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We propose a novel approach to automating the synthesis of logic programs: Logic programs are synthesized as a byproduct of the planning of a verification proof. The approach is a twolevel one: At the object level, we prove program verification conjectures in a sorted, firstorder theory. The conjectures are of the form 8args \Gamma\Gamma\Gamma\Gamma! : prog(args \Gamma\Gamma\Gamma\Gamma! ) $ spec(args \Gamma\Gamma\Gamma\Gamma! ). At the metalevel, we plan the objectlevel verification with an unspecified program definition. The definition is represented with a (secondorder) metalevel variable, which becomes instantiated in the course of the planning. This technique is an application of the CL A M proof planning system [Bundy et al 90c]. CL A M is currently powerful enough to plan verification proofs for given programs. We show that, if CL A M's use of middleout reasoning is extended, it will also be able to synthesize programs. 1 Introduction The aim of t...
Automatic Synthesis of Recursive Programs: The ProofPlanning Paradigm
, 1997
"... We describe a proof plan that characterises a family of proofs corresponding to the synthesis of recursive functional programs. This plan provides a significant degree of automation in the construction of recursive programs from specifications, together with correctness proofs. This plan makes use o ..."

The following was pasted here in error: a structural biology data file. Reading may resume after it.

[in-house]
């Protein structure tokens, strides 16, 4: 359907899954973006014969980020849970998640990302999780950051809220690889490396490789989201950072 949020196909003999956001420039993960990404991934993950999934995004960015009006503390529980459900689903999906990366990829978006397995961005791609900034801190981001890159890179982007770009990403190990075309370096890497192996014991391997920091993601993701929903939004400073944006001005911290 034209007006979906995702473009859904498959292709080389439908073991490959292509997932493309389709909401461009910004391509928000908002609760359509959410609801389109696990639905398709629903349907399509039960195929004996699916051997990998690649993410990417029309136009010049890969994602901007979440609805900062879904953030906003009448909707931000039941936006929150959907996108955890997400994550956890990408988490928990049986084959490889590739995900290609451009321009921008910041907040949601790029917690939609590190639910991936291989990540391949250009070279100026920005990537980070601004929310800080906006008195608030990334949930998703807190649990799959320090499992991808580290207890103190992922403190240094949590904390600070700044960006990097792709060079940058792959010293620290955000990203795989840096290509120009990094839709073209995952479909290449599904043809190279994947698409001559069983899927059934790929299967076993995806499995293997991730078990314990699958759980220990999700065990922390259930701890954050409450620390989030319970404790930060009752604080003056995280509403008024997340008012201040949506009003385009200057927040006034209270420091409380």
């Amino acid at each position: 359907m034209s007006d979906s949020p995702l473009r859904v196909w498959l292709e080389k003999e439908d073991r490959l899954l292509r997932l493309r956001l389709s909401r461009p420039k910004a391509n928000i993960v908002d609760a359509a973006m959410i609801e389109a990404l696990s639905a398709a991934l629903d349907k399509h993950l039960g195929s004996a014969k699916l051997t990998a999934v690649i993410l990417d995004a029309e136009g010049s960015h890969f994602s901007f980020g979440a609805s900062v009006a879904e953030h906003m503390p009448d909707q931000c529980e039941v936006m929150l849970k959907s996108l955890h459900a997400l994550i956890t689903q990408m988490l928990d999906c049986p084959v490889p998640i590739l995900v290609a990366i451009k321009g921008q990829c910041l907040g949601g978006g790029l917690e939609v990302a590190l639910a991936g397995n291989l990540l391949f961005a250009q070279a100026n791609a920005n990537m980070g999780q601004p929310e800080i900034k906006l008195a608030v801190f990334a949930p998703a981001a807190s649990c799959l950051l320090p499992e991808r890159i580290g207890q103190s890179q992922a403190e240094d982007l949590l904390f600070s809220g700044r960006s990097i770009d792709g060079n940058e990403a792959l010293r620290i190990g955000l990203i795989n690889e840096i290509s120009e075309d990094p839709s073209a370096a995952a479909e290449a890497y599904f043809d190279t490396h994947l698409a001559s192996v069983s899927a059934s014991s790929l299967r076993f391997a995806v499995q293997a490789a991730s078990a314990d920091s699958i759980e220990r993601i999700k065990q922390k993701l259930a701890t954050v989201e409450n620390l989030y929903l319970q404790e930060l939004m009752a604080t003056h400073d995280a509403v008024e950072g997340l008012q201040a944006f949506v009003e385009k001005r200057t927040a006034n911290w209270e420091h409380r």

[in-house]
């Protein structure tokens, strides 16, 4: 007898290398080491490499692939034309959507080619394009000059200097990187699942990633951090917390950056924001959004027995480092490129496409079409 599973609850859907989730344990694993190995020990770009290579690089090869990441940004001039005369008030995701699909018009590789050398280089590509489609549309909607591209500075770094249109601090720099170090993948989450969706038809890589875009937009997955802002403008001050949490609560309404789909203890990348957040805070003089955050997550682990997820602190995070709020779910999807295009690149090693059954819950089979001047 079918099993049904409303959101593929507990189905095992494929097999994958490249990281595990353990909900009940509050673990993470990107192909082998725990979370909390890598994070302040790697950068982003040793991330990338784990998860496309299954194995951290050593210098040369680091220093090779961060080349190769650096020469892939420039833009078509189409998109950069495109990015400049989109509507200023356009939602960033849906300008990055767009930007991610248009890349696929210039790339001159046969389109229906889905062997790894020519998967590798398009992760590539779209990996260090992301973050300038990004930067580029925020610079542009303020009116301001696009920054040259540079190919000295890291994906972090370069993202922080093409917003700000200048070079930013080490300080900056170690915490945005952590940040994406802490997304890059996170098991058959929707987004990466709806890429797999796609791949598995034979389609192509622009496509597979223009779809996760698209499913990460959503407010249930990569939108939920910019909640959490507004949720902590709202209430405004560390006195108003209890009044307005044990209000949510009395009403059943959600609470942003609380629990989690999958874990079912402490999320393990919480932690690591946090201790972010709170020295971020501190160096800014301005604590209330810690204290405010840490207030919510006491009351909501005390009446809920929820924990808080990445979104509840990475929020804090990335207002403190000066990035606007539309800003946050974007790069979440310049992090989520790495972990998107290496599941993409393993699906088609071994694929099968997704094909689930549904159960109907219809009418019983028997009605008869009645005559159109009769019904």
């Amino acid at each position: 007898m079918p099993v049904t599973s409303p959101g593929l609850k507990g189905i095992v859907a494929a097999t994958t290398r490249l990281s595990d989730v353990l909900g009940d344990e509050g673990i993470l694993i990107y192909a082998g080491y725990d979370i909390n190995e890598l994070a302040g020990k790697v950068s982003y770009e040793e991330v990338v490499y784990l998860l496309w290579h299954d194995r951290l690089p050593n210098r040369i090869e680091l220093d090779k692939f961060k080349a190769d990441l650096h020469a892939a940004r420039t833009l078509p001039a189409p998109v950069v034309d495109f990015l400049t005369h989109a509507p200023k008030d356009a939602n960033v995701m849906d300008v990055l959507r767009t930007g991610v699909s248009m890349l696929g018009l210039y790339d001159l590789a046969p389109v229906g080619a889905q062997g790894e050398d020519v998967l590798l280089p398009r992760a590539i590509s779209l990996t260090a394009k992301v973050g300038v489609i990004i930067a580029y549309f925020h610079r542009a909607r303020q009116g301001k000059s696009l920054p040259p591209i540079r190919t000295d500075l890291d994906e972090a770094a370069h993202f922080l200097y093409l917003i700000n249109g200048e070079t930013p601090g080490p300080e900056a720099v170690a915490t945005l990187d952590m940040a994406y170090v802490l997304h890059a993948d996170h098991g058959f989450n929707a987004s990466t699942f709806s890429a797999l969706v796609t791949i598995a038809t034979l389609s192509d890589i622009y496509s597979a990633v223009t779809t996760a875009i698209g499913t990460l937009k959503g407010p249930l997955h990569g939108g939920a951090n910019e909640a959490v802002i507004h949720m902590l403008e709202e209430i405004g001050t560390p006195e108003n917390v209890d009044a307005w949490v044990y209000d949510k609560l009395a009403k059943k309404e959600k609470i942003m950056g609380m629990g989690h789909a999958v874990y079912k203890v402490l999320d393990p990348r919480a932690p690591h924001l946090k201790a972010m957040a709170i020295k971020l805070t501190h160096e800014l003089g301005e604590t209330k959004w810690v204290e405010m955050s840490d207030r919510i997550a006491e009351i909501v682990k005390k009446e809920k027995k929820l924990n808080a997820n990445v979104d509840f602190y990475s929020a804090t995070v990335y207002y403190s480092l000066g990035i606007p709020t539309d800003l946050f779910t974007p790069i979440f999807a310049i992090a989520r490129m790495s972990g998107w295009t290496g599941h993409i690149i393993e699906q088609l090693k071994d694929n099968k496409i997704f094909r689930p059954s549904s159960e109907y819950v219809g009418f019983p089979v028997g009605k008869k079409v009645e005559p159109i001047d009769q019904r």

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Cited by 21 (2 self)
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We describe a proof plan that characterises a family of proofs corresponding to the synthesis of recursive functional programs. This plan provides a significant degree of automation in the construction of recursive programs from specifications, together with correctness proofs. This plan makes use of metavariables to allow successive refinement of the identity of unknowns, and so allows the program and the proof to be developed hand in hand. We illustrate the plan with parts of a substantial example  the synthesis of a unification algorithm.